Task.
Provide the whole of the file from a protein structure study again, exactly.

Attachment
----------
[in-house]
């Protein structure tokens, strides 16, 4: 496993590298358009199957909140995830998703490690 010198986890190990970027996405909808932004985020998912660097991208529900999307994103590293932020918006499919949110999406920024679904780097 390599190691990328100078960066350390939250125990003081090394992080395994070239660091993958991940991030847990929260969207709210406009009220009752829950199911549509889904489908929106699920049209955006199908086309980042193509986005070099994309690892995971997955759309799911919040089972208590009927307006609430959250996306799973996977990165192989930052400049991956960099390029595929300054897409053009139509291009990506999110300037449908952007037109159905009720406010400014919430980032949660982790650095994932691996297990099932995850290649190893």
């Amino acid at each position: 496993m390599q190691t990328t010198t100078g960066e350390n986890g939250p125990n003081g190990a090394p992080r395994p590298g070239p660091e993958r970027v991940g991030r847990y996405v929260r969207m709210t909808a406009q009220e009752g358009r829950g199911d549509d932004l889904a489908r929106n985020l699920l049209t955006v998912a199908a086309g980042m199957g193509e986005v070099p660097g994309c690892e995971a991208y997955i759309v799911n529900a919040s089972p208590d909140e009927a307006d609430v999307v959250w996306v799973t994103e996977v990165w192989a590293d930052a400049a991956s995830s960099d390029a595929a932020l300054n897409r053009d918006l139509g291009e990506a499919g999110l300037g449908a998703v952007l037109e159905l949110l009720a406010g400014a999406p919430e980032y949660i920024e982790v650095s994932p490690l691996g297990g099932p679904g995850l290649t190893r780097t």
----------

[in-house]
């Protein structure tokens, strides 16, 4: 496993590298358009199957909140995830998703490690 010198986890190990970027996405909808932004985020998912660097991208529900999307994103590293932020918006499919949110999406920024679904780097 390599190691990328100078960066350390939250125990003081090394992080395994070239660091993958991940991030847990929260969207709210406009009220009752829950199911549509889904489908929106699920049209955006199908086309980042193509986005070099994309690892995971997955759309799911919040089972208590009927307006609430959250996306799973996977990165192989930052400049991956960099390029595929300054897409053009139509291009990506999110300037449908952007037109159905009720406010400014919430980032949660982790650095994932691996297990099932995850290649190893």
């Amino acid at each position: 496993m390599q190691t990328t010198t100078g960066e350390n986890g939250p125990n003081g190990a090394p992080r395994p590298g070239p660091e993958r970027v991940g991030r847990y996405v929260r969207m709210t909808a406009q009220e009752g358009r829950g199911d549509d932004l889904a489908r929106n985020l699920l049209t955006v998912a199908a086309g980042m199957g193509e986005v070099p660097g994309c690892e995971a991208y997955i759309v799911n529900a919040s089972p208590d909140e009927a307006d609430v999307v959250w996306v799973t994103e996977v990165w192989a590293d930052a400049a991956s995830s960099d390029a595929a932020l300054n897409r053009d918006l139509g291009e990506a499919g999110l300037g449908a998703v952007l037109e159905l949110l009720a406010g400014a999406p919430e980032y949660i920024e982790v650095s994932p490690l691996g297990g099932p679904g995850l290649t190893r780097t």